NFC East: Trying new things


A familiar sight for Dallas will force them to test Dak Prescott sooner than they would’ve liked.

The race for the NFC East was a sight for sore eyes last year. Sorry, I meant it was a sight that made my eyes sore.

It was a classic best-of-the-worst division battle and for the first time since 2012, the Washington Redskins came out on top. Washington’s 9-7 record marked just the second time since 1982 that the division was won with less than 10 wins (2011 Giants). The division race was largely shaped, however, by the team that placed last.

The Dallas Cowboys, coming off a 2014 NFC East title, looked poised to do something that hadn’t been done in over a decade: repeat as NFC East champs. They had a fantastic 12-4 campaign in 2014 that ended in heartbreaking fashion to the Lions in the divisional round of the playoffs. It was without a doubt the Cowboys’ most successful season since 2007 and had many feeling that something bigger was going to come soon. The Cowboys entered 2015 as a somewhat bold, but not unreasonable, Super Bowl pick.

Then, Tony Romo was sacked in Week 2.

Before Cowboys fans could even celebrate the 2-0 start, the team’s playoff hopes took a major hit. Romo was expected to miss 8-10 weeks due to a broken collarbone suffered as a result of the sack. You generally remember what happened next: Romo returned to action in Week 11, delivered a win, and then was injured yet again in Week 12. Dallas went 1-11 without Romo and finished the nightmare of a season at 4-12. All this after going into 2015 with Super Bowl aspirations.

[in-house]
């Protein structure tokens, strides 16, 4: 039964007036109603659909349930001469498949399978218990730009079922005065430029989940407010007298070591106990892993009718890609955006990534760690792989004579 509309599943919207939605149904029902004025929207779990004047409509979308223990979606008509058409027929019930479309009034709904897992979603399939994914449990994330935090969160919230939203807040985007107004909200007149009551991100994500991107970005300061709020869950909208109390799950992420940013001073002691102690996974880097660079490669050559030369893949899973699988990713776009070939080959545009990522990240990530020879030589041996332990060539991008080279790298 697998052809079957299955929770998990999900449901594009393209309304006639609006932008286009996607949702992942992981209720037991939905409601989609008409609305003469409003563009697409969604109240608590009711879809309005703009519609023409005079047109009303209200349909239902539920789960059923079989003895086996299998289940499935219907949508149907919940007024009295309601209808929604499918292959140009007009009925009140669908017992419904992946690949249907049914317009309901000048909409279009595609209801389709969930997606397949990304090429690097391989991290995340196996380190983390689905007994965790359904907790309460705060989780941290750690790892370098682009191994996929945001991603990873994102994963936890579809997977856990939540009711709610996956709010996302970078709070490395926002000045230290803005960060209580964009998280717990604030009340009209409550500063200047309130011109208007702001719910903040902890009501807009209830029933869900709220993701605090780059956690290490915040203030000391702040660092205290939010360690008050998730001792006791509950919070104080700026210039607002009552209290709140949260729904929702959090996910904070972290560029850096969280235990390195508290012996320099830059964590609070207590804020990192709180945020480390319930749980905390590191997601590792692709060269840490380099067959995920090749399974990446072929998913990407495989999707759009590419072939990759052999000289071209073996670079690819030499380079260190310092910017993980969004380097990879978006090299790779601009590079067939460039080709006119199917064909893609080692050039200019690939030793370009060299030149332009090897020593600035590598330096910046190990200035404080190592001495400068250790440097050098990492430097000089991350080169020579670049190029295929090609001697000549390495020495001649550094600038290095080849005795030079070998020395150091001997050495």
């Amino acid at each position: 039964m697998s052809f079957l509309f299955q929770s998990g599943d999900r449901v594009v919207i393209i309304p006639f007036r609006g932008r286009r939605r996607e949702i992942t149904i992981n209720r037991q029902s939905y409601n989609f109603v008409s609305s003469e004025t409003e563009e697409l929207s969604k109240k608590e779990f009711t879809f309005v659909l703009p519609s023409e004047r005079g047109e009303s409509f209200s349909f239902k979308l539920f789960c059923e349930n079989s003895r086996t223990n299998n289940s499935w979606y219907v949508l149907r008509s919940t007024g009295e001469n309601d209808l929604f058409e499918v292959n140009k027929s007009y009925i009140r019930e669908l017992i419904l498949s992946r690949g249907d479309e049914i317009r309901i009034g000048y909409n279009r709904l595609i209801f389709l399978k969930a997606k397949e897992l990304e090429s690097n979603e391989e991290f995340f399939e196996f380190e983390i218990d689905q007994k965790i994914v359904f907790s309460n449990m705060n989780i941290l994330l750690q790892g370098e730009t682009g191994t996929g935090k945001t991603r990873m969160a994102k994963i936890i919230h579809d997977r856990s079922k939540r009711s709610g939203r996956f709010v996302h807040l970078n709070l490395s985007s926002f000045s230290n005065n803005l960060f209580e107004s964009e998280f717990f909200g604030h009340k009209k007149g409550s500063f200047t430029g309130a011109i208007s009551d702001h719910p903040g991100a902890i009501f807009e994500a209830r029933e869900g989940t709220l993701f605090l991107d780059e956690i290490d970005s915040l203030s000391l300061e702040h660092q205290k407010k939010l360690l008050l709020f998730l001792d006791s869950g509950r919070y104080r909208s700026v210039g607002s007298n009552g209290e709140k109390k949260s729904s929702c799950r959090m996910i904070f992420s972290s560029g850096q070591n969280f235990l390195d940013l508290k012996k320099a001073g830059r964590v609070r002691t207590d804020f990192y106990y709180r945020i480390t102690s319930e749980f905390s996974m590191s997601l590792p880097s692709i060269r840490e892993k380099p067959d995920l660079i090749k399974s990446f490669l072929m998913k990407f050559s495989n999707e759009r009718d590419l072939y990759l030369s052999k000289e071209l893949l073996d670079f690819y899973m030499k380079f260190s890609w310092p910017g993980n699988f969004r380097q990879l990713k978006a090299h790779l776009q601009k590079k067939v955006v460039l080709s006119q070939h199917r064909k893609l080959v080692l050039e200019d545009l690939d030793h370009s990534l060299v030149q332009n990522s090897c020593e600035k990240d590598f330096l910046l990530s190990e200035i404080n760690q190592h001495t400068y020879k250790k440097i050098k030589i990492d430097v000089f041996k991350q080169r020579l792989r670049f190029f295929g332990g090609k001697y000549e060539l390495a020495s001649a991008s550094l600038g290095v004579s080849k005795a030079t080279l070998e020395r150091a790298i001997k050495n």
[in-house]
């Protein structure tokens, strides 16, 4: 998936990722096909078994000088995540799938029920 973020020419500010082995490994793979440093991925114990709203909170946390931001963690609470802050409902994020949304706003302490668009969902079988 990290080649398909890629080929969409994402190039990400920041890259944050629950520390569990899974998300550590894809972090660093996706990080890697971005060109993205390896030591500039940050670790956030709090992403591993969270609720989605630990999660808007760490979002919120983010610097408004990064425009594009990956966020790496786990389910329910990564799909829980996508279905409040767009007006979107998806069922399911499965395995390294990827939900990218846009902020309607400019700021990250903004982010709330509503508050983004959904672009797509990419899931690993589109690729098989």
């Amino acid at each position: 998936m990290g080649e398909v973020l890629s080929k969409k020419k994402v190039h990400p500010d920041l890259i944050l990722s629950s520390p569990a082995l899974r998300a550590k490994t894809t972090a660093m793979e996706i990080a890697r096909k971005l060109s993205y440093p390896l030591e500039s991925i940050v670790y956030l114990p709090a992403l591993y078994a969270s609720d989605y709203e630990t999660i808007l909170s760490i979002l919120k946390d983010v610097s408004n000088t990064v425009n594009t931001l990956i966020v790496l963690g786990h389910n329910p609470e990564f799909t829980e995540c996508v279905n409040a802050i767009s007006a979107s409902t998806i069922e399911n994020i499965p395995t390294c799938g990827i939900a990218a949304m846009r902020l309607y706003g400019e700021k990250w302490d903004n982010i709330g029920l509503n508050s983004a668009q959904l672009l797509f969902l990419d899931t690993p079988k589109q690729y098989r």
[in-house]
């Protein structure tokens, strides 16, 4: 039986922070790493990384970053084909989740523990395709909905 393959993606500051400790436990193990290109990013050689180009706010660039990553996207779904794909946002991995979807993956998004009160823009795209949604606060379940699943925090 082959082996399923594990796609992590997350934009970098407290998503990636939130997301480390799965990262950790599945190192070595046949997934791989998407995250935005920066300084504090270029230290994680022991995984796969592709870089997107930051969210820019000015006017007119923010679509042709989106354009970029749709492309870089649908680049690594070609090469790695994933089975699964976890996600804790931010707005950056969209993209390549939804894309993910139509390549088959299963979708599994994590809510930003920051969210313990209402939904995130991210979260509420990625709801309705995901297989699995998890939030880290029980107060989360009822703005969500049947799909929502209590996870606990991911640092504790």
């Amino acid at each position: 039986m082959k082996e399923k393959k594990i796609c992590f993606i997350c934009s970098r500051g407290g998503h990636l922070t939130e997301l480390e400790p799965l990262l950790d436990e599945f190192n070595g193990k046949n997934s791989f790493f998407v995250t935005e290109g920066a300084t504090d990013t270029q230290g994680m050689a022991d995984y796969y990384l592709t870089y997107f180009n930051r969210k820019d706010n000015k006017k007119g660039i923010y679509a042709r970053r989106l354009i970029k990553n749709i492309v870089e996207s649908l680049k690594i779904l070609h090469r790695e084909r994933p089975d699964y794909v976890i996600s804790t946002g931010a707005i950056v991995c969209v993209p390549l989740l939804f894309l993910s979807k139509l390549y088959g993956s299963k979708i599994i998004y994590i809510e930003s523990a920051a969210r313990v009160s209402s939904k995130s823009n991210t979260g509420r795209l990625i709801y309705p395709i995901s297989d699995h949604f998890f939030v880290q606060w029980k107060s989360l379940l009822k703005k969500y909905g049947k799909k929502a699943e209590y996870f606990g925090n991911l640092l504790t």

Now here we are in 2016. A few things have changed. Recognizing the need for improvement in the backup/future QB department, Dallas used their 4th round pick on QB Dak Prescott. They also took RB Ezekiel Elliott with their first pick, hoping to return to the powerful ground game they used to have with DeMarco Murray and perhaps also take some pressure off Romo to drop back and risk injury so often. One huge thing has stayed the same, however: on paper, the Cowboys are the best team in the NFC East, but the health of Tony Romo will determine just how great they can be.

This year, it didn’t even take until Week 2 for Dallas’ season to be put in major jeopardy.

On just the third play in Dallas’ third preseason game, Romo was hit hard and suffered a broken bone in his back. Despite the optimism of head coach Jason Garrett (he hasn’t ruled him out for Week 1), Romo is expected to miss 6-10 weeks. It appears that we will find out if Dallas’ attempts to patch the backup QB problem will make a difference, just a lot sooner than we may have expected. Dallas lost Tony Romo, not the great team around him. With new pieces in place, can the Cowboys tread water until his return? That’s the question for now, despite a much darker question about Romo’s future looming. But I’ll save that for another post.


Kirk Cousins could be under more pressure than any player in the NFL.

If we look back to Washington, we’ll see the Redskins trying out their new QB of the future. Bring the Redskins to the playoffs once and you’re a hero. Bring them twice and you’re a god. Kirk Cousins officially took over the reigns of the Skins’ offense in 2015 and ascended to hero status, winning the NFC East and earning himself a 1-year shot to perform under the franchise tag. A long-term contract looks inevitable if he can repeat his success. But this is more important for Washington than it is for Cousins.